How does an agency determine the commission rate?

It’s possible you get paid more for the same job through a different agency. If there has been a first selection round already, an agency might include those work hours in your fee. Or, when there is a casting, and the agency also has had to put in extra efforts for this. The client won’t be paying for this, so it will come out of your fee. Sometimes, a flat rate will be charged for a casting, while most agencies calculate a percentage.

When do I get paid?

Expect a 3 month wait to be paid, starting the day after the job. First, the client will pay the production company, who then in turn will pay the agency, after which you will get your money. For portrait rights, that 3 month term only begins when the materials are actually used. Check up on whether the materials are being used outside of the agreed upon terms (a different country, a longer time frame, a different medium), as in that case you are entitled to an extra payment for portrait rights.

What are portrait rights?

Aside from a salary, you’ll often get an amount paid to you every time the material is used. In the job description the medium, duration and location of use of the material should always be determined (i.e. 2 years in Belgium on television). You have to pay less taxes on rights. That’s why, when a flat rate has been agreed upon, you can discuss the possibility of dividing this up into labor and rights with your agency.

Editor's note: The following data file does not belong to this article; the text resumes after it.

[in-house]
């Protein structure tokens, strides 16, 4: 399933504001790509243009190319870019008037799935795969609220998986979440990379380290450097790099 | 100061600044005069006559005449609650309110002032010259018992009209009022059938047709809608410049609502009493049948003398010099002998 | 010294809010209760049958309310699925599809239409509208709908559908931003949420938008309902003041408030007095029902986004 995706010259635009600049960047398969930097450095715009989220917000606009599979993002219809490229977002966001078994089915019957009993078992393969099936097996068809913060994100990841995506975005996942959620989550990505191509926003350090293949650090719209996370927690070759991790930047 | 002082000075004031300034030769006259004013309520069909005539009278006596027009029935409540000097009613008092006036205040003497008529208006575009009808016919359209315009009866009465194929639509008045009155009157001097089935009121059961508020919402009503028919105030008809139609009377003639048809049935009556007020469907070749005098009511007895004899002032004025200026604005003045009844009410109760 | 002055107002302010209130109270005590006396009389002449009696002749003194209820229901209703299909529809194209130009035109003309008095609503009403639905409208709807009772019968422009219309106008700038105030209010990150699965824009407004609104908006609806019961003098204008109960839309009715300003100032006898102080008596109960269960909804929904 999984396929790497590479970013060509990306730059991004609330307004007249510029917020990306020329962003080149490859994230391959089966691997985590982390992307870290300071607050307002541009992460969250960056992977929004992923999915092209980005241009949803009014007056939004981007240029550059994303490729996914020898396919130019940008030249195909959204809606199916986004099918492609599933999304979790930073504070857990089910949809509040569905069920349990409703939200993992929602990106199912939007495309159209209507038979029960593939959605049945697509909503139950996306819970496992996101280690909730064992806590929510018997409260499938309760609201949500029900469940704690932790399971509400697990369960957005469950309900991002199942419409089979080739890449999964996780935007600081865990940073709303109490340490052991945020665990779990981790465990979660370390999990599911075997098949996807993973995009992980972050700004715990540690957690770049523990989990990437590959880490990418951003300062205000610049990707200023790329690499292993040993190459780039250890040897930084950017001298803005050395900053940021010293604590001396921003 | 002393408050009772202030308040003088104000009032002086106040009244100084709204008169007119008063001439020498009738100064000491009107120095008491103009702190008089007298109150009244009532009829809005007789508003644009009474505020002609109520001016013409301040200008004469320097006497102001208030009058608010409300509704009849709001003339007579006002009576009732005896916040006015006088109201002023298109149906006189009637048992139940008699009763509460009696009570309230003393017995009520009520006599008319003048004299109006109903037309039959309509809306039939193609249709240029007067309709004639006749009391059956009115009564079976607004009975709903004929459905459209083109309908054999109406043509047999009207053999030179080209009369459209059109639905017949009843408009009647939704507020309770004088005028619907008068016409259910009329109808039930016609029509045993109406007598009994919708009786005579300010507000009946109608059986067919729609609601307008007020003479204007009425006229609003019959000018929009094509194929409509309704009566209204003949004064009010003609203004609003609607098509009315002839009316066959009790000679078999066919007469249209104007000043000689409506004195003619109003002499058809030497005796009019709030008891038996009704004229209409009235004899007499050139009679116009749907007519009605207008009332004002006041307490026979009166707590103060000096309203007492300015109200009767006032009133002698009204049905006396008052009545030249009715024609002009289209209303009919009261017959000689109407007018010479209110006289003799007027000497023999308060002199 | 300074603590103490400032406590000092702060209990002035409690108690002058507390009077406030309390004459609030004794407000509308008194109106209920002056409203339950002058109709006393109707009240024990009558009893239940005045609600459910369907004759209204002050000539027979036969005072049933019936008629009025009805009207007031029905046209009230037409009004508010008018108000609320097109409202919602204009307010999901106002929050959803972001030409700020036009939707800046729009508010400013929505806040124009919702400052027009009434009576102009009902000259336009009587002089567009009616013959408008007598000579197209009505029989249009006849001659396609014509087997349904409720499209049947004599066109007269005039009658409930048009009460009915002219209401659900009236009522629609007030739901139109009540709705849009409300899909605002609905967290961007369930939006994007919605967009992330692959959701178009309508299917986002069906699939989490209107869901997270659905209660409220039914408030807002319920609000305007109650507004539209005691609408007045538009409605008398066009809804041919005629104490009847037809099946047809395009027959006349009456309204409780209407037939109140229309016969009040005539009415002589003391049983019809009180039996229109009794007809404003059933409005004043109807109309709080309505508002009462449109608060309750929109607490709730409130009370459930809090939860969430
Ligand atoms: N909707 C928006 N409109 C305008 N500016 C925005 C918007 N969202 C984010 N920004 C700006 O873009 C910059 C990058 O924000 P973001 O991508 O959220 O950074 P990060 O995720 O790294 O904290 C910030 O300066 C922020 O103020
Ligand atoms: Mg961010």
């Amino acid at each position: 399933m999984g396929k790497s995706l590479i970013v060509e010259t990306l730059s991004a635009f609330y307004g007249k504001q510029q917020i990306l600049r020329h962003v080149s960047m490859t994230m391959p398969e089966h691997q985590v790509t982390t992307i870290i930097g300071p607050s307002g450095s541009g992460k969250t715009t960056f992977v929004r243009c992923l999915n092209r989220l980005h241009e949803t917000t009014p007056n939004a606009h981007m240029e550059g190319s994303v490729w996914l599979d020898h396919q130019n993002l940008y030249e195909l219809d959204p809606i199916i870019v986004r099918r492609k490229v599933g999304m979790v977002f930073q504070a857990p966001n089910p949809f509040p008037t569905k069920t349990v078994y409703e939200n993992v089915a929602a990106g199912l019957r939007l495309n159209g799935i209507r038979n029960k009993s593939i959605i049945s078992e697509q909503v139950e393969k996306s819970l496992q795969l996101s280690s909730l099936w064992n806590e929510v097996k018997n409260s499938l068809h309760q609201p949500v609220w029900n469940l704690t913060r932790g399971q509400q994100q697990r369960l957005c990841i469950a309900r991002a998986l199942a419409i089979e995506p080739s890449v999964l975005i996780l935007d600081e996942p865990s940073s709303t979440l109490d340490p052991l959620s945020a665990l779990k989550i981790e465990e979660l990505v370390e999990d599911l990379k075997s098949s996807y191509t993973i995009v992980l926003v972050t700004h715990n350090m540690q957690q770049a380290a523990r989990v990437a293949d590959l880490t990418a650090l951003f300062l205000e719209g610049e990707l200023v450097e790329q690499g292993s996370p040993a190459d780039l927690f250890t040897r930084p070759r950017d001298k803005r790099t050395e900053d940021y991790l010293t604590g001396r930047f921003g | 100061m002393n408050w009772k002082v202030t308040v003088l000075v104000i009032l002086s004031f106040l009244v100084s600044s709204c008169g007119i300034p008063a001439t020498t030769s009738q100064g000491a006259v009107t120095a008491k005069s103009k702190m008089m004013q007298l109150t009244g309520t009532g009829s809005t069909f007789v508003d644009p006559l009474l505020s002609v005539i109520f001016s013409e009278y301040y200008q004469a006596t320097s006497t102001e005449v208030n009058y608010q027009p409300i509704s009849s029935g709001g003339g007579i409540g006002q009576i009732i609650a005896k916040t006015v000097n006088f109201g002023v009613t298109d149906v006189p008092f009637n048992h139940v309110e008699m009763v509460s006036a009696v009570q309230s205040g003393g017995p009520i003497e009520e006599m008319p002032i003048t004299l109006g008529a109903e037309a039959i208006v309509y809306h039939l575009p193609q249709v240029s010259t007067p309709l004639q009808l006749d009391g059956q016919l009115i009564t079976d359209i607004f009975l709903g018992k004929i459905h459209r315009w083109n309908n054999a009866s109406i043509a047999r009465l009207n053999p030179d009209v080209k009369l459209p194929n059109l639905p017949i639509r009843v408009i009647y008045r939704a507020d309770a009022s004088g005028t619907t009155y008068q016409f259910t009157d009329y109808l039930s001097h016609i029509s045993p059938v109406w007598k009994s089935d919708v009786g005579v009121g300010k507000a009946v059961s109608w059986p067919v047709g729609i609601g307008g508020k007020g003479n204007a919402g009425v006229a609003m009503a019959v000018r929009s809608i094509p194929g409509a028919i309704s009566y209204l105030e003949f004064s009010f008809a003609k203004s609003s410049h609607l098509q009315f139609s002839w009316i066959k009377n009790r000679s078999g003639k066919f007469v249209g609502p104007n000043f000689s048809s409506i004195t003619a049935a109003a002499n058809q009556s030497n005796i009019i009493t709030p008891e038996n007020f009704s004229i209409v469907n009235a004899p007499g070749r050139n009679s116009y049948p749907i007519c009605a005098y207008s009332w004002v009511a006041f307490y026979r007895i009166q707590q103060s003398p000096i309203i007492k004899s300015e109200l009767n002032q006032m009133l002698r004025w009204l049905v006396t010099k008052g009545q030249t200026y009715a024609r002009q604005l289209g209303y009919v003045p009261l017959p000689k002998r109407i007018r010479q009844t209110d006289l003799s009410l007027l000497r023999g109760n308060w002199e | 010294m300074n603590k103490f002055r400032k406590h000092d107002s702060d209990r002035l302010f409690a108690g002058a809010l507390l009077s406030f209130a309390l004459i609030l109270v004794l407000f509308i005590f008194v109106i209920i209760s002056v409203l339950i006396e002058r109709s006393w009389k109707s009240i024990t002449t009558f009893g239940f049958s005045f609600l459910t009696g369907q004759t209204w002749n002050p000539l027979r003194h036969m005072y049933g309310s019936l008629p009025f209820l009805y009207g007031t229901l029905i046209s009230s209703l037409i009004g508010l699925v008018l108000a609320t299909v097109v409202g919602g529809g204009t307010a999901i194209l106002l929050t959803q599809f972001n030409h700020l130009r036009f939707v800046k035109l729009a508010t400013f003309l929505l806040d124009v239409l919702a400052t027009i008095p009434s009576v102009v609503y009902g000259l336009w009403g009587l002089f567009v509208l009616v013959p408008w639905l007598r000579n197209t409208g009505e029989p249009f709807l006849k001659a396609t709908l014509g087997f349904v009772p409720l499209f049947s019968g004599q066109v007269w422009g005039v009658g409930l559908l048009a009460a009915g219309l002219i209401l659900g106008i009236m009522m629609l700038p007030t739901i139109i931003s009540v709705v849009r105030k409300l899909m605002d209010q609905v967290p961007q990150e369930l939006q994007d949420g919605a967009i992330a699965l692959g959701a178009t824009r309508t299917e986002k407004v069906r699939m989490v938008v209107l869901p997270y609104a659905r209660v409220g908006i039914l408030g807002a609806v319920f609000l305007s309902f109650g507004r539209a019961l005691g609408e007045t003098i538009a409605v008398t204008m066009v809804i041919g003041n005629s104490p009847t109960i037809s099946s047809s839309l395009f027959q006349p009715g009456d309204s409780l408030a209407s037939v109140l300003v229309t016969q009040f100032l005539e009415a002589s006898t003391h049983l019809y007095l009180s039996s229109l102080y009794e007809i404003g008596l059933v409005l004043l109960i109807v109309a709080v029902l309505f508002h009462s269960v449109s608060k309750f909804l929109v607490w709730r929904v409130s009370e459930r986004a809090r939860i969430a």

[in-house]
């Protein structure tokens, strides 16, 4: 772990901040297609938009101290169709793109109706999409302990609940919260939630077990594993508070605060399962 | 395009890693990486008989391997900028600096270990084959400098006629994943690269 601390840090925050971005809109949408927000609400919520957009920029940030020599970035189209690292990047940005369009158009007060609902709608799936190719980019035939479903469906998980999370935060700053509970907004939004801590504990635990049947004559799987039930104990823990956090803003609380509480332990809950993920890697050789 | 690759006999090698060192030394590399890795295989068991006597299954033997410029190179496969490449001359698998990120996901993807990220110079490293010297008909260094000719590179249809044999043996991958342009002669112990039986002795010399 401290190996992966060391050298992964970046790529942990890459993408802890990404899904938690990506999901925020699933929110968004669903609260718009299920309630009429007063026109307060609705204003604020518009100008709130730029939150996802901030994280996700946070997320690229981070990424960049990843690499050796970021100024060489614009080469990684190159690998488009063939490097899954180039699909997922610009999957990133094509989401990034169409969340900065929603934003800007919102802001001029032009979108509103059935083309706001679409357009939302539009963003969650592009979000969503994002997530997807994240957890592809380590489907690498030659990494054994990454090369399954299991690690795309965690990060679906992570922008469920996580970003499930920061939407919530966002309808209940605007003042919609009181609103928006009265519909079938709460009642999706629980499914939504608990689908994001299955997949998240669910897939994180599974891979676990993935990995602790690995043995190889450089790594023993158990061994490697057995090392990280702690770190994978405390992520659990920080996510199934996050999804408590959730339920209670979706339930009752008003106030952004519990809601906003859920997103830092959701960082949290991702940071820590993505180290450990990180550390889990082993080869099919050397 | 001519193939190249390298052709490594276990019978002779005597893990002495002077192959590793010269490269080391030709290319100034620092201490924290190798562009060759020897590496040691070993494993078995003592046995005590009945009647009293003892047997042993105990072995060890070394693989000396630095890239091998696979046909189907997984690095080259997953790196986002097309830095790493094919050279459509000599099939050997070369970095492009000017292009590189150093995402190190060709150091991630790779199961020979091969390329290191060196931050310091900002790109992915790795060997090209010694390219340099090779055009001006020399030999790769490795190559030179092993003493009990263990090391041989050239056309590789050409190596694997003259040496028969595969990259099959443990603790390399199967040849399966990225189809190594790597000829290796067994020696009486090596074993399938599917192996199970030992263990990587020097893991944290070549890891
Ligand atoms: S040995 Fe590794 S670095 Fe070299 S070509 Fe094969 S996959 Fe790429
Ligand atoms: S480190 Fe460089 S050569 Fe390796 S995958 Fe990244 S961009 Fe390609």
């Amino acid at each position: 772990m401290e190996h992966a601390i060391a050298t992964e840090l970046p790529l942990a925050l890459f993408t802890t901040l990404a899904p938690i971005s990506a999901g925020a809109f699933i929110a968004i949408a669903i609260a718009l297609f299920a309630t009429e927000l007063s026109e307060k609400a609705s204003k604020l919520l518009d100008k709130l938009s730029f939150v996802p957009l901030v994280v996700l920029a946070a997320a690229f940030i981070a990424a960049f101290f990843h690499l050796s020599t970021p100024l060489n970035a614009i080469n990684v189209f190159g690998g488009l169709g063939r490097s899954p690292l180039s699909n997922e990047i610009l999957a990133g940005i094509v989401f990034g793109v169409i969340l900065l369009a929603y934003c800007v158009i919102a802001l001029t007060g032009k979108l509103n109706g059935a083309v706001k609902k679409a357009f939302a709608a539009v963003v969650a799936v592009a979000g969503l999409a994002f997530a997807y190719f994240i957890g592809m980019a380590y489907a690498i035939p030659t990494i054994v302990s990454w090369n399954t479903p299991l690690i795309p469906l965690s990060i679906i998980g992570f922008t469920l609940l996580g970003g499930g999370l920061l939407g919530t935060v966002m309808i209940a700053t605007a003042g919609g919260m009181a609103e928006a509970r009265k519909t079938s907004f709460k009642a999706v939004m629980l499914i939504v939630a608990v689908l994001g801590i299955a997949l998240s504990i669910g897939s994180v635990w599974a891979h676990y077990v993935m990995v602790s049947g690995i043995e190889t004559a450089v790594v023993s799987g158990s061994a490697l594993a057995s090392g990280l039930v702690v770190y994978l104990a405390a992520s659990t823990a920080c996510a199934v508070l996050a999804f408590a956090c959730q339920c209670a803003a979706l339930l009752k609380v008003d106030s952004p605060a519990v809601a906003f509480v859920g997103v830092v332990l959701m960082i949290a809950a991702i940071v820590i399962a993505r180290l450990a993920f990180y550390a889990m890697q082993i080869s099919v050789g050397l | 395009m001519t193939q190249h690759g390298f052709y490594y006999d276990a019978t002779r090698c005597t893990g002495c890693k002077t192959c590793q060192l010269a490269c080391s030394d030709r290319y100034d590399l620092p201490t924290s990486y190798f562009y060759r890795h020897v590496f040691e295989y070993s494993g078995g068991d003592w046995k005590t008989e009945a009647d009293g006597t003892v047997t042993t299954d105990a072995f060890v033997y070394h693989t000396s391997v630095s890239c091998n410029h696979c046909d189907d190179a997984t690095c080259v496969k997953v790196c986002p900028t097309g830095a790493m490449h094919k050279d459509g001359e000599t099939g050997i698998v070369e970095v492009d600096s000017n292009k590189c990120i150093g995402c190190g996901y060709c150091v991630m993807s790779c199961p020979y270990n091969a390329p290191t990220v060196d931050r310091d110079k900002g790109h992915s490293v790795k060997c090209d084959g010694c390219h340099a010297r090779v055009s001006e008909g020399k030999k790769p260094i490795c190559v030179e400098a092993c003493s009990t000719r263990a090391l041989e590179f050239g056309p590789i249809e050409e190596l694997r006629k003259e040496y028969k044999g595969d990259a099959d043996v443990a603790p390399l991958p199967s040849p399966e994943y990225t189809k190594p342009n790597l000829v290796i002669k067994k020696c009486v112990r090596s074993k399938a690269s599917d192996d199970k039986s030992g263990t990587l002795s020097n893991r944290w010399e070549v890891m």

How much is the commission?

This isn’t always very transparent. Oftentimes, you won’t know the percentage, because you’ll only hear how much you will earn, not how much the agency will be paid. Expect a 20 to 40 % commission, but keep in mind that the agency deserves this. It’s not always easy to keep a production satisfied and find the right person, especially when a casting is involved. Discuss how much commission the agency keeps beforehand, and from there on out, put your trust in them.

Can an agency demand exclusivity?

High-end fashion agencies can certainly demand this, but commercial agencies cannot. Of course they would like to, but the agency landscape is scattered to the extent that even production companies will shop around at different agencies for one assignment. Don’t limit yourself to one agency, but be transparent about it.

Can I talk about salary on set?

Agencies don’t like you discussing your salary with colleagues. Sometimes, those colleagues will come through other agencies that use different commission rates, or they don’t have an agency at all. Sometimes, a colleague from the same agency will earn less than you, because the agency has determined you have more experience. In the end, it is nobody’s business how much you earn. Be discrete; that way you avoid potential irritations between colleagues and you’ll spare the agency of potential complaints of that colleague.

How do I get my taxes in order?